6.829 Computer Networks

How The Internet Really Works
(3.2 1.7 6.4)

Lecturer: H. Balakrishnan
NeLxt Term: Not Offered.
Lecturer's Rating: H. Balakrishnan 6.1/7.0
Prerequisites: 6.033, programming skills, time
Response rate: 51 out of 93
Difficulty: 5.0/7.0
Overall Rating: 5.9/7.0
Term Evaluated: Fall 2001

Lecturer's Comments:

6.829 is a graduate-level class (H 3-0-9) whose goals are:

  1. To understand the state-of-the-art in network protocols, architectures and applications.
  2. To understand how networking research is done.
  3. To investigate novel ideas in the area via semester-long research projects.
The past few years have seen a remarkable growth in the global network infrastructure. The Internet has grown from a research curiosity to something we all take for granted, and is becoming as essential as the ubiquitous telephone and utility networks. It has been able to withstand rapid growth fairly well and its core protocols have been robust enough to accomodate applications that were unforeseen by the original Internet designers, such as the World Wide Web.

How does this global network infrastructure work and what are the design principles on which it is based? In what ways are these design principles compromised in practice? How do we make it work better in today's world? How do we ensure that it will work well in the future in the face of rapidly growing scale and heterogeneity? And how should Internet applications be written, so they can obtain the best possible performance both for themselves and for others using the infrastructure?

These are some issues that we will grapple with in this course. The course will focus on the design, implementation, analysis, and evaluation of large-scale networked systems.

Topics include internetworking philosophies, unicast and multicast routing, congestion control, network quality of service, mobile networking, router architectures, network-aware applications, content dissemination systems, network security, and performance issues. Material for the course will be drawn from research papers, industry white papers, and Internet RFCs.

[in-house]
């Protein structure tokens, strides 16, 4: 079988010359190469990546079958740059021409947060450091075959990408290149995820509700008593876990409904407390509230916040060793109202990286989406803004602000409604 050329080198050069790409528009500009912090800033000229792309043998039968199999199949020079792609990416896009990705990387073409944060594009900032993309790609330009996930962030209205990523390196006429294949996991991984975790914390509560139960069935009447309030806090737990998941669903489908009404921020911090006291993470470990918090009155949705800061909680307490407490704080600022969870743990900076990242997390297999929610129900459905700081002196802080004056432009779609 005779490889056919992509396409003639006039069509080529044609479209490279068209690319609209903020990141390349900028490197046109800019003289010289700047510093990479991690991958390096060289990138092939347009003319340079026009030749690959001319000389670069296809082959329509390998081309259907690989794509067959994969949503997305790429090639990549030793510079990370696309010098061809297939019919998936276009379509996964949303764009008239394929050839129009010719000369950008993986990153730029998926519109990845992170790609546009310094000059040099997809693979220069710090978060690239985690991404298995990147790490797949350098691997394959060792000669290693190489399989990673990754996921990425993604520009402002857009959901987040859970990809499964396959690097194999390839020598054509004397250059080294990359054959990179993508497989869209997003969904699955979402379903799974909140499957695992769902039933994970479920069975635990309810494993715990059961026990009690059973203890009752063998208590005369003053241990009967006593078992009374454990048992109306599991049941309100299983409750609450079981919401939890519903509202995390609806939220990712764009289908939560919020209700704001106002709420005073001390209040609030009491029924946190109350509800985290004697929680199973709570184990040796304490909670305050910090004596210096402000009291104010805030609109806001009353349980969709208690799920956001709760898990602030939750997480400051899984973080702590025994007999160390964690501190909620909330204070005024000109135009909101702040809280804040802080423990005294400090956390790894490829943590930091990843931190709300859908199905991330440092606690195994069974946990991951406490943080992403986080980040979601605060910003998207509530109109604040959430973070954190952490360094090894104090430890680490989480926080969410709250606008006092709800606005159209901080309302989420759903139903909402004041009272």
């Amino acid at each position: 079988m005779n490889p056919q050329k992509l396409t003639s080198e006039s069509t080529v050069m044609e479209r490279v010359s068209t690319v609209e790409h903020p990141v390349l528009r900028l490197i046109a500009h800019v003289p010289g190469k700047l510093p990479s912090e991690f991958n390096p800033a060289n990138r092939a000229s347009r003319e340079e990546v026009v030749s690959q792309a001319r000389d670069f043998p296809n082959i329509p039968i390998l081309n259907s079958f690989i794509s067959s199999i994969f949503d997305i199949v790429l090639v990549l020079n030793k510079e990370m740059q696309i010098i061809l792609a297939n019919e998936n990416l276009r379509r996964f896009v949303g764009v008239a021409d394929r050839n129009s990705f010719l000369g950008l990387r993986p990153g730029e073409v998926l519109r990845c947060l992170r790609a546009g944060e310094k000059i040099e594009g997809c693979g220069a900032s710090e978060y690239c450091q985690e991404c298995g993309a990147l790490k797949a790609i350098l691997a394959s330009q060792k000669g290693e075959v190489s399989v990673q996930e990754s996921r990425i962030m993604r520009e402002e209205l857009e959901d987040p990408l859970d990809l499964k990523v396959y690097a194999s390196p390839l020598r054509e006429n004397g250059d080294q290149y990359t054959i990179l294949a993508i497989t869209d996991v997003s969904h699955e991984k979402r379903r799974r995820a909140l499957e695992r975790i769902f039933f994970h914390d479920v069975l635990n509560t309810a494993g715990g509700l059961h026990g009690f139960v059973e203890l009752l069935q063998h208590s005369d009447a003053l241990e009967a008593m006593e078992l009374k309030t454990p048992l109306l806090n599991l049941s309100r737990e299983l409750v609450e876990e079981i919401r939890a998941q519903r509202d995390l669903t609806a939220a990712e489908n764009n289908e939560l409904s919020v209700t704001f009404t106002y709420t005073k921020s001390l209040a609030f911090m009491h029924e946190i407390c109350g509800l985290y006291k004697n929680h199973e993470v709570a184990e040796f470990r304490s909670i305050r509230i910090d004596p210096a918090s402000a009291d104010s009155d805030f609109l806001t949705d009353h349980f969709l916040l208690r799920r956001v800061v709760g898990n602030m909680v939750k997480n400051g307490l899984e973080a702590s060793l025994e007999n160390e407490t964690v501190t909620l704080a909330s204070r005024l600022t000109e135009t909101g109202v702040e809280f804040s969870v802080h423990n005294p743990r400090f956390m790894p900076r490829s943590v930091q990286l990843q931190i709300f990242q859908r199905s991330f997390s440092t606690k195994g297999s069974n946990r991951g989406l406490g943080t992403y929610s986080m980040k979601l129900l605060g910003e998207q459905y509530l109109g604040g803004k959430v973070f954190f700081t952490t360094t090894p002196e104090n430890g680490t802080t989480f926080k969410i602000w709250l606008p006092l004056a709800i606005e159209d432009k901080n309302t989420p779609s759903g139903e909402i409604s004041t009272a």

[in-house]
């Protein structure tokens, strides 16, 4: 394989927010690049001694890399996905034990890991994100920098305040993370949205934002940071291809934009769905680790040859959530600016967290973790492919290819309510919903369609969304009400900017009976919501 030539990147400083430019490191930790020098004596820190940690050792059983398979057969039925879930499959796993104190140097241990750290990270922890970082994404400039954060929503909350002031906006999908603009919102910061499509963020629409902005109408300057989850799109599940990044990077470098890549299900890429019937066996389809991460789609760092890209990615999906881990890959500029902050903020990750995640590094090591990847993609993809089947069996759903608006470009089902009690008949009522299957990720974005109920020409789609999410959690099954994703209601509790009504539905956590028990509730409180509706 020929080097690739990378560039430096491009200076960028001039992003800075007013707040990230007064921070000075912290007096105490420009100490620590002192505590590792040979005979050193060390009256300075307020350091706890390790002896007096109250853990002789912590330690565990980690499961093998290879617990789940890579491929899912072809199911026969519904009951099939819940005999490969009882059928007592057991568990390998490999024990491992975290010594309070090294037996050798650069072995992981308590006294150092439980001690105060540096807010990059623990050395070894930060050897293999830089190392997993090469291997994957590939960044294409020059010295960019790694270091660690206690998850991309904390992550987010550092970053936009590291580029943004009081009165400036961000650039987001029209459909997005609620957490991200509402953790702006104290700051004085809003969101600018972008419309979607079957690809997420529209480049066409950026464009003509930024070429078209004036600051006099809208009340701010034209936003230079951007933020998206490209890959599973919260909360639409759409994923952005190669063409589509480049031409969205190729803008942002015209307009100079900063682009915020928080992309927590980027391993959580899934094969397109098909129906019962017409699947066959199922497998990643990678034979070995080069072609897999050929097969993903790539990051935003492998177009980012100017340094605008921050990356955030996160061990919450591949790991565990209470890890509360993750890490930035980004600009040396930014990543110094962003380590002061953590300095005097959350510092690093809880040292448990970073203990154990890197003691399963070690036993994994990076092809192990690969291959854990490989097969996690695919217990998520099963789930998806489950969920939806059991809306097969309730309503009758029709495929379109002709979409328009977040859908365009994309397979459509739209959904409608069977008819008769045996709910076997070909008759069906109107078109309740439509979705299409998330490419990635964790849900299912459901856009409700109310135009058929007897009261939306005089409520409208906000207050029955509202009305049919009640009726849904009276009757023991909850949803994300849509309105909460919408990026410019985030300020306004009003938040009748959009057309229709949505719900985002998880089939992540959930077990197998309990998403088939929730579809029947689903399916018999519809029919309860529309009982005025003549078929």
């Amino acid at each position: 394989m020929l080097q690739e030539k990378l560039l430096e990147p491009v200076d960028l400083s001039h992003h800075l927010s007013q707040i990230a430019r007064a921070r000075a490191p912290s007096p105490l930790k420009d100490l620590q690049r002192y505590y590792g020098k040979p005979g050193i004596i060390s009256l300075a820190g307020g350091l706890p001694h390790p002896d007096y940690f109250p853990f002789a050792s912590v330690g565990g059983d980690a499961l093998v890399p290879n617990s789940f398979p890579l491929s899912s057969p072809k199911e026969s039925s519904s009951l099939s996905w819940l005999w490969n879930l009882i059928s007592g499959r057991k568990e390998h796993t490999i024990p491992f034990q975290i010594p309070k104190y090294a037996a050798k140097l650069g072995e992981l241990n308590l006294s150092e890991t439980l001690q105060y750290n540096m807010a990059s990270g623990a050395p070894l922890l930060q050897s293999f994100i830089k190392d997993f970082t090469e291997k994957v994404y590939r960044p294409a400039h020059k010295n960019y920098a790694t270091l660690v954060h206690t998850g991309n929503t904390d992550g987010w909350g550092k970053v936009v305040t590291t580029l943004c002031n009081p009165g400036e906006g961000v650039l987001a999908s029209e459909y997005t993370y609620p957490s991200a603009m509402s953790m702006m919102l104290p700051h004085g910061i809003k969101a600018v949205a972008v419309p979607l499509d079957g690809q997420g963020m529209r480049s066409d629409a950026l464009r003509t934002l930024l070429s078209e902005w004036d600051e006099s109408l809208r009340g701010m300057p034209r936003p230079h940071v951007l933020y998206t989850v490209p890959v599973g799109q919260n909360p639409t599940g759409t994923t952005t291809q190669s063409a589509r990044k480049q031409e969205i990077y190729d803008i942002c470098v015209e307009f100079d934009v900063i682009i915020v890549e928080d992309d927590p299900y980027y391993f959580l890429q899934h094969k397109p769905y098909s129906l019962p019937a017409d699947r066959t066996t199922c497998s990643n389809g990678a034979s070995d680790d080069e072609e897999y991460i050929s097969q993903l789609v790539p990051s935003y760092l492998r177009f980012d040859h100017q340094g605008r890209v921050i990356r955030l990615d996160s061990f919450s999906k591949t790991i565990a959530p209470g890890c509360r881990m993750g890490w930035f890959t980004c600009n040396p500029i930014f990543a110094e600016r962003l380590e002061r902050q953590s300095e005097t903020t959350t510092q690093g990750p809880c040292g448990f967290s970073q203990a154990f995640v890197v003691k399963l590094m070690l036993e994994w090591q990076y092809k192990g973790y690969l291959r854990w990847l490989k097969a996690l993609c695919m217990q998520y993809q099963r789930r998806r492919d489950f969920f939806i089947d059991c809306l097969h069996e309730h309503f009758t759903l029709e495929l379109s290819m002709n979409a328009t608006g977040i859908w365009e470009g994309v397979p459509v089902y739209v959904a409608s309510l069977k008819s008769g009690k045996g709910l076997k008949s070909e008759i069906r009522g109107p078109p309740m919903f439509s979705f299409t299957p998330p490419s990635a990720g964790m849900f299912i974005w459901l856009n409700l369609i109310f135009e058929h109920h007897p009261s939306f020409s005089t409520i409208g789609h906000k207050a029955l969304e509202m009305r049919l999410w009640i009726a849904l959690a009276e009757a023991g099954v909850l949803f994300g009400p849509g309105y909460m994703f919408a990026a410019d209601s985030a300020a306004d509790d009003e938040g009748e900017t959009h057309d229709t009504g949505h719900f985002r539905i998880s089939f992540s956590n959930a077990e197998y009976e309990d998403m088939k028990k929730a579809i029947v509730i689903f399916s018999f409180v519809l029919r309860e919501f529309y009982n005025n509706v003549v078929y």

Students universally felt that the course taught them what they wanted to know about computer networks. They commented that the class focused mostly on applications

The majority of students in the class were MEng and Graduate students in Course VI-2 and VI-3. Many took the class to learn more about computer networks, and also to help with their thesis research.

Lecturer H. Balakrishnan (6.1/7.0, 51 responses) received great reviews. The students found him exciting and enthusiastic, but went a bit too fast sometimes. On the whole, the lectures were very clear and concise.

As their primary responsibility was to grade assignments, the TAs did not teach. Few students commented about the TAs.

TA X. Yang (no rating) received few comments.

TA D. Andersen (no rating) also received few comments

The problem sets were very long and difficult, but there were only 2 of them. Many students remarked that they were often worded ambiguously. Students credited the problem sets with helping them learn the material. Some students collaborated on problem sets, and others did not. No students used a bible.

Most students found the design project open-ended and very long. But many commented that the design project was very similar to actual research in networking, and was therefore a very valuable educational experience. There is no textbook for 6.829, but there are a set of class notes. Students found the class notes to be generally helpful, but some lectures had no corresponding notes.

Many thought the quiz was difficult and that it took a lot of preparation to score well. Others thought the quiz was only a regurgitation of the readings. Almost all of the students objected to the multiple choice sections.

Students recommend having experience reading scientific papers and familiarity with the 6.829 simulator before taking the class. In a way, the class was very much like doing thesis research in networking.

"Very good lecturer; He's like an encyclopedia"

"Take it if you're interested in everything you need to know about computer networks!"

Dated: January 13th, 2002
Eta Kappa Nu, MIT